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How This Tech Takes a Covid-Conscious Approach to Loss Prevention

Apparel retailers have spent plenty of time and money trying to make the supply chain safer over the past year, but one technology company aims to combine health precautions with an industry imperative that plagued them far before Covid-19: loss prevention.

Thruvision, a provider of next-generation people-screening solutions designed for security and loss prevention, is adapting its technologies to address the Covid-driven need for “safe distance” screening at distribution and fulfillment centers.

The anti-theft solution is built to allow users to screen for metallic and non-metallic items concealed under a person’s clothing at distances up to 10 feet. By eliminating the need for physical pat-downs of employees, the Thruvision system seeks to reduce Covid-19 health and safety risks by providing screening at a distance that exceeds Centers for Disease Control and Prevention guidelines.

Thruvision’s passive terahertz scanning system’ emits no radiation, and can detect when a concealed object is blocking a person’s natural heat energy. Passive terahertz scanning typically uses thermal imaging technology to reveal hidden weapons and explosives, but in this case, would be detecting items like apparel and accessories hidden in one’s clothing.

The technology, which is has vetted and approved by the U.S. Transportation Security Administration (TSA), is being used at warehouses of U.K.-based retailers including Next, JD Sports, Matalan and Sports Direct. It can independently measure up to 2,000 people per hour and includes compact cameras that can be deployed within 15 minutes, Thruvision says.

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On Tuesday, Thruvision released a video showing an actual distribution center theft being prevented by its safe-distance loss prevention technology. The video, taken by a global retailer, is the actual CCTV footage of a distribution center worker being screened with Thruvision’s technology, the company says.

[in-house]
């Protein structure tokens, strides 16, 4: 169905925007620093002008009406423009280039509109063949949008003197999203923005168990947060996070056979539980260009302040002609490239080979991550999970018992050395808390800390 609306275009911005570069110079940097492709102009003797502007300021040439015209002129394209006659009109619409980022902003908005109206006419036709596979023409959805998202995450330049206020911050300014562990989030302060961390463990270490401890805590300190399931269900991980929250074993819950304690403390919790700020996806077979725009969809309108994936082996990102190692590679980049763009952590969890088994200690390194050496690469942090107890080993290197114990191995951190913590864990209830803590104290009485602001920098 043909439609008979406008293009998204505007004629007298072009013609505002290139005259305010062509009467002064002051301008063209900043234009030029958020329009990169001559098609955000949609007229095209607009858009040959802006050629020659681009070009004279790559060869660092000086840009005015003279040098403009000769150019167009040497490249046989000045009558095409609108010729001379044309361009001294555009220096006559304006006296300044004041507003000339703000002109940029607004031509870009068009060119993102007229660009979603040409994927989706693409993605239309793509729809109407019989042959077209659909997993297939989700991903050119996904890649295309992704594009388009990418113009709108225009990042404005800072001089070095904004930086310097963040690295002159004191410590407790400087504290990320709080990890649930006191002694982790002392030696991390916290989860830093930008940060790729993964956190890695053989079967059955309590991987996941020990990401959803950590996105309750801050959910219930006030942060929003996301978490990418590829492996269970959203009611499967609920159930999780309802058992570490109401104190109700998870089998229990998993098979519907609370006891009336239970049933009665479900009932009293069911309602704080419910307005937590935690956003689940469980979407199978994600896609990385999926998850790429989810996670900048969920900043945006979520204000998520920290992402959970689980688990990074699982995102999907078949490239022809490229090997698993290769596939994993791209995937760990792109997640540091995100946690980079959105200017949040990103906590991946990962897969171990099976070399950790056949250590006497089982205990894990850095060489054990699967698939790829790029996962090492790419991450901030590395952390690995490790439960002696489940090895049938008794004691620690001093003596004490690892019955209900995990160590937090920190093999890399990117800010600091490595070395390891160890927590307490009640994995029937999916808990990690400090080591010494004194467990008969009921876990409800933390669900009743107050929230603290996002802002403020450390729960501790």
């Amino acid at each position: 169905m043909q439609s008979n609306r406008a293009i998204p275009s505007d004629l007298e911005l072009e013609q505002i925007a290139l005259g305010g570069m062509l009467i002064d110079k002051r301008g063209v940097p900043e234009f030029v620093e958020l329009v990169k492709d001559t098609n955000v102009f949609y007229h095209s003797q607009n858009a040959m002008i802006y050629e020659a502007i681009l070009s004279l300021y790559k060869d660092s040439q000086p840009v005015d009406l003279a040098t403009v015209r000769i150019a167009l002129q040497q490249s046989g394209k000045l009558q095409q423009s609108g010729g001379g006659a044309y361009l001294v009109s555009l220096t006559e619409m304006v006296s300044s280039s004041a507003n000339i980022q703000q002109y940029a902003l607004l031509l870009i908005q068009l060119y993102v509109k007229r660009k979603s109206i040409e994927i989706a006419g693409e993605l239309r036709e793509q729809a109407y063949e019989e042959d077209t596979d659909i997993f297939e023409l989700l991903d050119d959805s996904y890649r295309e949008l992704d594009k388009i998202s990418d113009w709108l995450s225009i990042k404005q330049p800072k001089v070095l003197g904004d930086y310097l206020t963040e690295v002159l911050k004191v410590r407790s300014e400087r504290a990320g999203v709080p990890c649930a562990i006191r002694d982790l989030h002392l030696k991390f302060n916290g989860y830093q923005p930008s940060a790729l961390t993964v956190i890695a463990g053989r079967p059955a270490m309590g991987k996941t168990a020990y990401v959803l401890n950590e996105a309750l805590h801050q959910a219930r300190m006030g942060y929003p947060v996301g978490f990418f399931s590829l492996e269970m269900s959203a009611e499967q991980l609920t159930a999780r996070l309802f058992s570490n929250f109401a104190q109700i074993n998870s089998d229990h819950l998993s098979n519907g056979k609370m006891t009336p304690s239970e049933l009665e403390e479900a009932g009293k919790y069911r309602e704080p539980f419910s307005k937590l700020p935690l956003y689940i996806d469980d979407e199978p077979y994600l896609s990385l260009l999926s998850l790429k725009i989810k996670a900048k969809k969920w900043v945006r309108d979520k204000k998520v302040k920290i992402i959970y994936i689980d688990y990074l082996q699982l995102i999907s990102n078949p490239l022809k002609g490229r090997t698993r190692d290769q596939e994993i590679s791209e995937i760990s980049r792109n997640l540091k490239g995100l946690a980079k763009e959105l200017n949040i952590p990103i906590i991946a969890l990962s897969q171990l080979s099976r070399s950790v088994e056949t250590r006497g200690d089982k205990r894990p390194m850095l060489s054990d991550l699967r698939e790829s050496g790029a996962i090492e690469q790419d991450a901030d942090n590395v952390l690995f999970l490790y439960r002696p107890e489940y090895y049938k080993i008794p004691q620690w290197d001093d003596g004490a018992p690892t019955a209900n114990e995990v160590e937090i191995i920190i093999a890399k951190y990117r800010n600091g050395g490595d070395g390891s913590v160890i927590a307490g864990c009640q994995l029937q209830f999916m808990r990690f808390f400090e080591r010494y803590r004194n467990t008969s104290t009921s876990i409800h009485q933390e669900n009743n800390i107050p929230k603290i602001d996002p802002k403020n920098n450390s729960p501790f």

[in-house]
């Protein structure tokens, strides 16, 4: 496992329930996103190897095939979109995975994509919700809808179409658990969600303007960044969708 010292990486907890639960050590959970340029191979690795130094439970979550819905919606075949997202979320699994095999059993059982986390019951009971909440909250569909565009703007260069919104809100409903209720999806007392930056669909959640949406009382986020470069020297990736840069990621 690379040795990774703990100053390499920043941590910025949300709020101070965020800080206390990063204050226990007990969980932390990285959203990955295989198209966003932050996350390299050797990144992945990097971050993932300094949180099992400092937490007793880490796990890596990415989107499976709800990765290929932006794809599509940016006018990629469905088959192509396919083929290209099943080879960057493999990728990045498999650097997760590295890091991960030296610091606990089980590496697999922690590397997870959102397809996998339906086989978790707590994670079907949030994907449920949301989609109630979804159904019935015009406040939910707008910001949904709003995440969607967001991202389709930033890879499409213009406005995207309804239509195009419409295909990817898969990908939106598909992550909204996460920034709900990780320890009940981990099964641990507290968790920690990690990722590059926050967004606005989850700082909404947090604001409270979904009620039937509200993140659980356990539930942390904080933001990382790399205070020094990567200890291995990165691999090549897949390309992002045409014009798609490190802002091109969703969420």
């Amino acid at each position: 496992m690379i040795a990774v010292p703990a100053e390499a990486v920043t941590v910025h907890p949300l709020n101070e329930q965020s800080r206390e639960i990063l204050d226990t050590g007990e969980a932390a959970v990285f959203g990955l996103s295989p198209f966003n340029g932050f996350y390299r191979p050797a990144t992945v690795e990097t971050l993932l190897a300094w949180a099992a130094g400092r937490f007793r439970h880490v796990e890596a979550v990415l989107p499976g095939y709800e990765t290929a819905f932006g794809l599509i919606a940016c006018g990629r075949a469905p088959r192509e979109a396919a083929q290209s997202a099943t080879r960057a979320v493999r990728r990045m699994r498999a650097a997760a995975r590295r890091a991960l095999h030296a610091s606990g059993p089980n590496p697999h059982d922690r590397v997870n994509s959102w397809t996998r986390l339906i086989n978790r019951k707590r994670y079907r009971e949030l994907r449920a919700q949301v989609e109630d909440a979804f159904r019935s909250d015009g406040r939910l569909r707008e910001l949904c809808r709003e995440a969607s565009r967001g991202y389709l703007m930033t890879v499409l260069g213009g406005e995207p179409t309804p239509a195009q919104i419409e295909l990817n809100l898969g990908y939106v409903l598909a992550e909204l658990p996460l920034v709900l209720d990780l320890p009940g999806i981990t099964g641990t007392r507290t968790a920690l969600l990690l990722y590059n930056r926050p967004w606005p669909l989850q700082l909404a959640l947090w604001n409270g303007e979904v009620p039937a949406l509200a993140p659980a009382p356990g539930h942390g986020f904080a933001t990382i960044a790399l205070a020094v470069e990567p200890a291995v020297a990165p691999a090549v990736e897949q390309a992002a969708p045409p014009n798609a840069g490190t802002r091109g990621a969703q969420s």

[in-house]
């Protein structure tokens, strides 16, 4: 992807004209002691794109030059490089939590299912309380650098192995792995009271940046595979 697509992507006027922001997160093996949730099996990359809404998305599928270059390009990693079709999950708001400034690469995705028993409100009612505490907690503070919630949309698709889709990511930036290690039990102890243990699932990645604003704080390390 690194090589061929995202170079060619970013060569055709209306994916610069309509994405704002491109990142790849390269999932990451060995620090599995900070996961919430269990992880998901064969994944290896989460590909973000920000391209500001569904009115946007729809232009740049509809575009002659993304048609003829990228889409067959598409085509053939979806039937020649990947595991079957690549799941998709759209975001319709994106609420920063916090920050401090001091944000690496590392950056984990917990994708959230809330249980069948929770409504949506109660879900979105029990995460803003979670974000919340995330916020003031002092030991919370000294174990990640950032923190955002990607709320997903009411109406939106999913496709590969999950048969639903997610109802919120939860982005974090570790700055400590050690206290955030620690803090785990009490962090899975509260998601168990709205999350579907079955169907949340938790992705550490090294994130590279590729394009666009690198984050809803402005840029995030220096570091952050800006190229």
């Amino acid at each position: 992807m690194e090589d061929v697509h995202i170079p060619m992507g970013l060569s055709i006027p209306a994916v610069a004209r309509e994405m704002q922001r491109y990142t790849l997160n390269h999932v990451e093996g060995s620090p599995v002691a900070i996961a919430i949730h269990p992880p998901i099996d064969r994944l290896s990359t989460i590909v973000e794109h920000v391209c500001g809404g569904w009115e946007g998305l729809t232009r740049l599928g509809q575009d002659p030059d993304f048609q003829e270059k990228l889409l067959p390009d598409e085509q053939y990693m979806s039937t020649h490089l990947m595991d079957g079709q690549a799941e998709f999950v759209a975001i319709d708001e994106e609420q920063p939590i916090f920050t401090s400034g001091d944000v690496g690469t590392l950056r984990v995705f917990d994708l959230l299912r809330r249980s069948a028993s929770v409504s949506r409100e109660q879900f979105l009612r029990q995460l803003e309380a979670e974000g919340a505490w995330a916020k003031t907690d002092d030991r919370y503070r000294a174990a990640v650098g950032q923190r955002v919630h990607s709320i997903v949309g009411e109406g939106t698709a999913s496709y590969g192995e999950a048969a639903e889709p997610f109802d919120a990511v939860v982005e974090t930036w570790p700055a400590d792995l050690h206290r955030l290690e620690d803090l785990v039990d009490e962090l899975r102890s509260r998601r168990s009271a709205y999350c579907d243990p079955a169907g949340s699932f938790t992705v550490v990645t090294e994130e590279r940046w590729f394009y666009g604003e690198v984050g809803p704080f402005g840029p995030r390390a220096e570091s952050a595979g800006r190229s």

In the video, an employee walks into an area similar to a TSA checkpoint and is monitored from the system 10 feet away during the scan. By capturing the person’s heat energy, the Thruvision technology shows the person as a green figure. Areas where a concealed object may be a blocking the heat energy show up as black.

The system is designed to accurately show the size, shape and location of a concealed object, regardless of the material, without revealing any information about the person’s gender or anatomy.

“This video is a powerful, real-world demonstration of why distribution centers and fulfillment centers are increasingly turning to Thruvision to protect high-value, easy-to-conceal items,” Colin Evans, Thruvision’s CEO, said in a statement. “Thousands of employees are now being safely and non-intrusively screened by top retailers and logistics firms with Thruvision technology because it can detect all types of items—not just metallics.”

A growing number of firms have deployed Thruvision for employee screening and loss prevention applications, the company says, including Fanatics, Sony and supply chain management firm CEVA Logistics, as well as major airports such as Los Angeles International Airport (LAX), Seattle Tacoma International Airport (SEA) and LaGuardia Airport (LGA).

Although the latest application of Thruvision is capable of detecting items within a 10-foot range, other versions of the technology in airports and other public places have measured at distances between 10 and 25 feet. The solution is developed from the technology that satellites use to detect holes in the ozone layer.